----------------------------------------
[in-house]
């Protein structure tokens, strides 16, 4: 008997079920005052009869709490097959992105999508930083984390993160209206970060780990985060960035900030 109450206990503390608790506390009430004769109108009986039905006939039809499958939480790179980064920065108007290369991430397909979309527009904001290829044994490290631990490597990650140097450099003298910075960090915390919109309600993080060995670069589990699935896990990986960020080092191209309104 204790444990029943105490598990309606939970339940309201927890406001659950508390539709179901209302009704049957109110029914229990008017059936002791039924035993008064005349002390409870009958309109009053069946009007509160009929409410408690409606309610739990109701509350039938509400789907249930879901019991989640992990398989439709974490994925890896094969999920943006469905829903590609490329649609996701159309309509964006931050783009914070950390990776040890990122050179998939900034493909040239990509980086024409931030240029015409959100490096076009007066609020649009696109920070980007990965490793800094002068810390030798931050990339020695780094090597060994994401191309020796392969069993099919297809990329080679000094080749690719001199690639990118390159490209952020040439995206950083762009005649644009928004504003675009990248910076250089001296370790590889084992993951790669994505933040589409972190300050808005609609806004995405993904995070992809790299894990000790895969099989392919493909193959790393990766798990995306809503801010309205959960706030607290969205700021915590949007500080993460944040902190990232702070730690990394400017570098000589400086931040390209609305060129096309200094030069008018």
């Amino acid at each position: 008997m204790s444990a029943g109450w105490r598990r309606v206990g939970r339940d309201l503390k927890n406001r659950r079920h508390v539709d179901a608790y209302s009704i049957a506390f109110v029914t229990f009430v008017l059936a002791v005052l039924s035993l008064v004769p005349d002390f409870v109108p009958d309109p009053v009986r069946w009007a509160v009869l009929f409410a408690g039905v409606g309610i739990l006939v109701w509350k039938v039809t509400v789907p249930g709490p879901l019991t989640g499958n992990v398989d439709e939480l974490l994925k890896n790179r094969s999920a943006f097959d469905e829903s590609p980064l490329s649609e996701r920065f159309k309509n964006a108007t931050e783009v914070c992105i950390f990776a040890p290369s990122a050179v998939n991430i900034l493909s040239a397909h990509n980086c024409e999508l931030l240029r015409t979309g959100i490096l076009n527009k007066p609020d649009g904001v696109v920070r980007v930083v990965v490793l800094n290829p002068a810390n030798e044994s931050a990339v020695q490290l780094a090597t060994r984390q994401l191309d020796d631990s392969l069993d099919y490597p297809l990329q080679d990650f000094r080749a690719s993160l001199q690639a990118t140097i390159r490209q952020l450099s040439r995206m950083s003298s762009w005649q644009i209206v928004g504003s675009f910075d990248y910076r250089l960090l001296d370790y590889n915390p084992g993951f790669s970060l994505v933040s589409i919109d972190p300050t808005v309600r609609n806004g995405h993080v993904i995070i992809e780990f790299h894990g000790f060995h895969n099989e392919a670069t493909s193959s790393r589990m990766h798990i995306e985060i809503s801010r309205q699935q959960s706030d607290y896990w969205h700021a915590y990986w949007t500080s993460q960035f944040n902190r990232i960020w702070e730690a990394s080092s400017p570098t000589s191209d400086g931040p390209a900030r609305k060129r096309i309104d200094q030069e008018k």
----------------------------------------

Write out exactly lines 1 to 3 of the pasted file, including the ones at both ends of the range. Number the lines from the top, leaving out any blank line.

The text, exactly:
[in-house]
């Protein structure tokens, strides 16, 4: 008997079920005052009869709490097959992105999508930083984390993160209206970060780990985060960035900030 109450206990503390608790506390009430004769109108009986039905006939039809499958939480790179980064920065108007290369991430397909979309527009904001290829044994490290631990490597990650140097450099003298910075960090915390919109309600993080060995670069589990699935896990990986960020080092191209309104 204790444990029943105490598990309606939970339940309201927890406001659950508390539709179901209302009704049957109110029914229990008017059936002791039924035993008064005349002390409870009958309109009053069946009007509160009929409410408690409606309610739990109701509350039938509400789907249930879901019991989640992990398989439709974490994925890896094969999920943006469905829903590609490329649609996701159309309509964006931050783009914070950390990776040890990122050179998939900034493909040239990509980086024409931030240029015409959100490096076009007066609020649009696109920070980007990965490793800094002068810390030798931050990339020695780094090597060994994401191309020796392969069993099919297809990329080679000094080749690719001199690639990118390159490209952020040439995206950083762009005649644009928004504003675009990248910076250089001296370790590889084992993951790669994505933040589409972190300050808005609609806004995405993904995070992809790299894990000790895969099989392919493909193959790393990766798990995306809503801010309205959960706030607290969205700021915590949007500080993460944040902190990232702070730690990394400017570098000589400086931040390209609305060129096309200094030069008018």
């Amino acid at each position: 008997m204790s444990a029943g109450w105490r598990r309606v206990g939970r339940d309201l503390k927890n406001r659950r079920h508390v539709d179901a608790y209302s009704i049957a506390f109110v029914t229990f009430v008017l059936a002791v005052l039924s035993l008064v004769p005349d002390f409870v109108p009958d309109p009053v009986r069946w009007a509160v009869l009929f409410a408690g039905v409606g309610i739990l006939v109701w509350k039938v039809t509400v789907p249930g709490p879901l019991t989640g499958n992990v398989d439709e939480l974490l994925k890896n790179r094969s999920a943006f097959d469905e829903s590609p980064l490329s649609e996701r920065f159309k309509n964006a108007t931050e783009v914070c992105i950390f990776a040890p290369s990122a050179v998939n991430i900034l493909s040239a397909h990509n980086c024409e999508l931030l240029r015409t979309g959100i490096l076009n527009k007066p609020d649009g904001v696109v920070r980007v930083v990965v490793l800094n290829p002068a810390n030798e044994s931050a990339v020695q490290l780094a090597t060994r984390q994401l191309d020796d631990s392969l069993d099919y490597p297809l990329q080679d990650f000094r080749a690719s993160l001199q690639a990118t140097i390159r490209q952020l450099s040439r995206m950083s003298s762009w005649q644009i209206v928004g504003s675009f910075d990248y910076r250089l960090l001296d370790y590889n915390p084992g993951f790669s970060l994505v933040s589409i919109d972190p300050t808005v309600r609609n806004g995405h993080v993904i995070i992809e780990f790299h894990g000790f060995h895969n099989e392919a670069t493909s193959s790393r589990m990766h798990i995306e985060i809503s801010r309205q699935q959960s706030d607290y896990w969205h700021a915590y990986w949007t500080s993460q960035f944040n902190r990232i960020w702070e730690a990394s080092s400017p570098t000589s191209d400086g931040p390209a900030r609305k060129r096309i309104d200094q030069e008018k």